Culinary Causerie

With Lesley Williams


    Finding a restaurant that has a menu and the ambiance to suit all tastes is difficult at the best of times but throw a 6-year old boy into the mix and it can be quite a headache. This was my dilemma last month. It was our daughter’s birthday – I’ll not say how old she is, or she’ll be cross with me, she looks a lot younger than her birth certificate proves – and we wanted to go out for dinner en famille. Birthday girl fancied somewhere that she could have a good steak, I prefer fish and little one wanted pizza – so Castellamare fitted the bill.

I rang to reserve a table and was told that although we were booking for the restaurant, the café menu was being served so there would be a limited menu. It looked as if it was going to be pizzas all round.

We arrived a little early for our table but were shown straight through to one of the best window tables in the restaurant with fabulous views over to the lighthouse. And before you think we were given preferential treatment, I can assure you that they had no idea we were from bay magazine or that we were going to do a review. I know I keep saying it, but I do still get people assuming that we dine out at the expense of the rest-aurant which is totally incorrect. We pay for all our food and drinks so that our views are unbiased.

It was a great surprise when a specials board was presented to us – it included steak and seafood. Birthday girl was very happy with medallions of fillet steak in a cream and brandy sauce served with chips, she certainly is her father’s daughter as he had the same. I wasn’t disappointed either as there was a special of a seafood penne with king prawns, salmon and tomato served on a spectacular fish platter. The café menu was also available so a pizza Margherita with lashings of Parmesan cheese kept the youngest member of the family quiet for at least 15 minutes.

A range of seafood from the café snacks menu made excellent starters, whitebait, calamari and tempura battered prawns, along with a very good Italian white wine completed the meal.

As the sun went down we celebrated the pass-ing of another year. Castellamare is the quint-essential Italian ristorante, it’s family friendly, the food is great, the staff being typically Italian are fabulous with children – and adults, and it’s got one of the best views of any Swansea restaurant.

Castellamare, Bracelet Bay, Swansea SA3 4JT Tel: 01792 369 408

Cooking with Heroes

This year the Royal British Legion is celebrating its centenary. The first Poppy Appeal was held in 1921 and raised £106,000 from the sale of the paper poppies – a huge amount of money at the time, which was used to help WW1 veterans with employment and housing.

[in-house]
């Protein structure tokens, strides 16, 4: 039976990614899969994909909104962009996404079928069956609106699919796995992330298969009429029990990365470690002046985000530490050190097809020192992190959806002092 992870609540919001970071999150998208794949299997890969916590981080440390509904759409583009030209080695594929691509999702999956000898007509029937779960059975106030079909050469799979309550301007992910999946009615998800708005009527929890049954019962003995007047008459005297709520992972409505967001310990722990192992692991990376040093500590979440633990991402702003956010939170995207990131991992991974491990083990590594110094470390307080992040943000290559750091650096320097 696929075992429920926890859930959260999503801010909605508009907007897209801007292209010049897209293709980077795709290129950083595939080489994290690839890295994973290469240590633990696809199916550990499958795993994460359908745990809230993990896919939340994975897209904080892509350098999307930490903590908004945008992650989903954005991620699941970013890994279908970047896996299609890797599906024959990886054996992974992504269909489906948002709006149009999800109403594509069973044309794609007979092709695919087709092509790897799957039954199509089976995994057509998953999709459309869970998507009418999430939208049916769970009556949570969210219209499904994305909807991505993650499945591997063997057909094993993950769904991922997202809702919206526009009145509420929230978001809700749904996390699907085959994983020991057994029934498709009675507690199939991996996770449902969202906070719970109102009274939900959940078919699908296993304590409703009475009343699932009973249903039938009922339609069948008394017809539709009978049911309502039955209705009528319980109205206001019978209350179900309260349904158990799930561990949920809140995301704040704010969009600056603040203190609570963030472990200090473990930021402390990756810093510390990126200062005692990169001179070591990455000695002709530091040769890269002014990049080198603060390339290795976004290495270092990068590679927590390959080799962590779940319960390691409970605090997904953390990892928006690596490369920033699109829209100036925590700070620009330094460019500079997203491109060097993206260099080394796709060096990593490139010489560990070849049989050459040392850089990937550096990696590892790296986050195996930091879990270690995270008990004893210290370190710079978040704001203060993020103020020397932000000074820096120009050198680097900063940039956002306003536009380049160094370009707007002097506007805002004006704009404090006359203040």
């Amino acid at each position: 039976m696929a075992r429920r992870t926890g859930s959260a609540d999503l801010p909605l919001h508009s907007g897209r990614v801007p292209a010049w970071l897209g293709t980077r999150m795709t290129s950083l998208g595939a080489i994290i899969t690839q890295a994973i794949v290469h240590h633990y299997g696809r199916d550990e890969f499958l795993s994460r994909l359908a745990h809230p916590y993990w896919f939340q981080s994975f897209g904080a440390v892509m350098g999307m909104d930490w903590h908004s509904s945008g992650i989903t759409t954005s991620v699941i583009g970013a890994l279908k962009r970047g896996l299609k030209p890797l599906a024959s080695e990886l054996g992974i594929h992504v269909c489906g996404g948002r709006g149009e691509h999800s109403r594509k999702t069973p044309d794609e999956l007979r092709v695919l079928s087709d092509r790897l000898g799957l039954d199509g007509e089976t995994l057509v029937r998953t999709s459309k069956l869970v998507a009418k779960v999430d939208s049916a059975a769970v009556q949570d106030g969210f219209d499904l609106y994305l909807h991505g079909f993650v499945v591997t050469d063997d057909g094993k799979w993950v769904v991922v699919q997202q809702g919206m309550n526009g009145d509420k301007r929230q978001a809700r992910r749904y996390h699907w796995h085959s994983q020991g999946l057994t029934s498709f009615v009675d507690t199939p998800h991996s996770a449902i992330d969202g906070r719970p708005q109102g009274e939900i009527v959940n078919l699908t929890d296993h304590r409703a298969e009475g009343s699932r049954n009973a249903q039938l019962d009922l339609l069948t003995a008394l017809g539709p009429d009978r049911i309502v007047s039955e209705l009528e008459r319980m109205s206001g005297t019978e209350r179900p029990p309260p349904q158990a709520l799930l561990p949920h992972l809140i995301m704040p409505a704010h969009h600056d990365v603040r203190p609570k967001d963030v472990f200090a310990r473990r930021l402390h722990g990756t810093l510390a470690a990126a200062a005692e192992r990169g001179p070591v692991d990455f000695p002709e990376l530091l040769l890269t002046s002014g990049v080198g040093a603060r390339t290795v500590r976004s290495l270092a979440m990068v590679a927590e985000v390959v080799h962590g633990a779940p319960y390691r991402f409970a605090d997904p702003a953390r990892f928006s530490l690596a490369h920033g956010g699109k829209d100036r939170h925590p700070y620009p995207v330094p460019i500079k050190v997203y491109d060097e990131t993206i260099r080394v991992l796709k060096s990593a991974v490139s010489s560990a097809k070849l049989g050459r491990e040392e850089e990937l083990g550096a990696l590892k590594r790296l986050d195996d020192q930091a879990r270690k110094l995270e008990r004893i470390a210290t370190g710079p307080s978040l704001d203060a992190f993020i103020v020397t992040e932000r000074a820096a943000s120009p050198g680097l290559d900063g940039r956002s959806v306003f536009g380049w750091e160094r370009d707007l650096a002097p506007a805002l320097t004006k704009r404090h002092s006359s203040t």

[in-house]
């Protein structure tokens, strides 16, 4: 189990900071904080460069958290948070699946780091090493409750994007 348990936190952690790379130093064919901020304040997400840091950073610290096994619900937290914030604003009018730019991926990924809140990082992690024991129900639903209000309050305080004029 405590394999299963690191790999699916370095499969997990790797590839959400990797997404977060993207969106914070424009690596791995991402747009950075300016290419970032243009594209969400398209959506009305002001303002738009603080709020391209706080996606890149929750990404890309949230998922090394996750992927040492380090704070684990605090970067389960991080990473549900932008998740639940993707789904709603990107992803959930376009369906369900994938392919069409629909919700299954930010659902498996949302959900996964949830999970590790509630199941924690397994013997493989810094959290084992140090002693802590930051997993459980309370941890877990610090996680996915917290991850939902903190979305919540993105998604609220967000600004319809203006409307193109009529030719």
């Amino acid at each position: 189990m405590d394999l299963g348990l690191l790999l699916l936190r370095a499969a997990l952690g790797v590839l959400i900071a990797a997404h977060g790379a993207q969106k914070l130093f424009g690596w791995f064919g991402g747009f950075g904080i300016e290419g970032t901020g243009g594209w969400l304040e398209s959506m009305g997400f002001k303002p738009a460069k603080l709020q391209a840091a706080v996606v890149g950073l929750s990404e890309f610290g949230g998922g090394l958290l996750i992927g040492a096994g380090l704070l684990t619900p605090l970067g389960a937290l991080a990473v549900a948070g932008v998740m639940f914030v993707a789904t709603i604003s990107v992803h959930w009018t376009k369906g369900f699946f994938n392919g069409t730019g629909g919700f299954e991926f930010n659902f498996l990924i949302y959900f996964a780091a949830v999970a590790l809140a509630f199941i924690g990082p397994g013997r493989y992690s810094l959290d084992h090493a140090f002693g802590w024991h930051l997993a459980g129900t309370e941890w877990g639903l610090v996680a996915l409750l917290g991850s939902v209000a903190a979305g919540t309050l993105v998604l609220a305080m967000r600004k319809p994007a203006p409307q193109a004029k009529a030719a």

Today the Royal British Legion continues to support ex-servicemen and women in many ways.

To celebrate this milestone, a cookery book has been published with £5 from the sale of every copy going to the legion. I have a very personal reason for wanting to tell you about it, as my nephew who has now retired from the army, is a contributor to the book. Guy was in the Royal Corps of Signals and was involved in action in Afghanistan; when he told me about Cooking with Heroes I want-ed to get involved. He’s pictured here (right) with his youngest daughter Poppy.

The book contains recipes from some of the world’s best-selling celebrity chefs, including Jamie Oliver, Ainsley Harriott, Cyrus Todiwala, Melissa Helmsley and the Hairy Bikers, who have teamed up with serving and ex-serving members of the military to create this unique cookbook.

It’s a high-quality hardback book with contributions from members of the Armed Forces and their high-profile supporters, it focuses on 100 regions in which the Royal British Legion has been active over the past century, including the British Isles and the Commonwealth. There are profiles of 100 military heroes and heroines, each nominated by the Royal British Legion.

Cover to Cover in Mumbles have it in stock, priced at £19.99 with £5 of every sale going directly to the Royal British Legion.

I am delighted to be able to publish a recipe from the book, here in Bay.

Method. In a saucepan bring the cream and sugar to the boil, simmer for 4 minutes then leave to cool. Whisk the lemon zest, lemon juice and limoncello into the cream mixture until well incorporated. Spoon a tablespoon of lemon curd into each of four ramekins, level out and then top with the posset. Refrigerate for 6 hours or overnight. To make the shortbread, preheat the oven to 180c and line a tray with baking parchment. Cream the butter and sugar together until light and fluffy and mix in the almond essence and poppy seeds. Fold in the flour, ground almonds and cornflour and mix to a stiff dough, then refrigerate for 15 minutes. Roll out the dough on a floured surface to about 5mm thickness and cut into biscuits with a 5 cm cutter. Place on the prepared tray leaving a 2cm gap between each biscuit then place in the fridge for 15 minutes. Bake for 10 – 12 minutes or until lightly browned. Cool on a wire rack.


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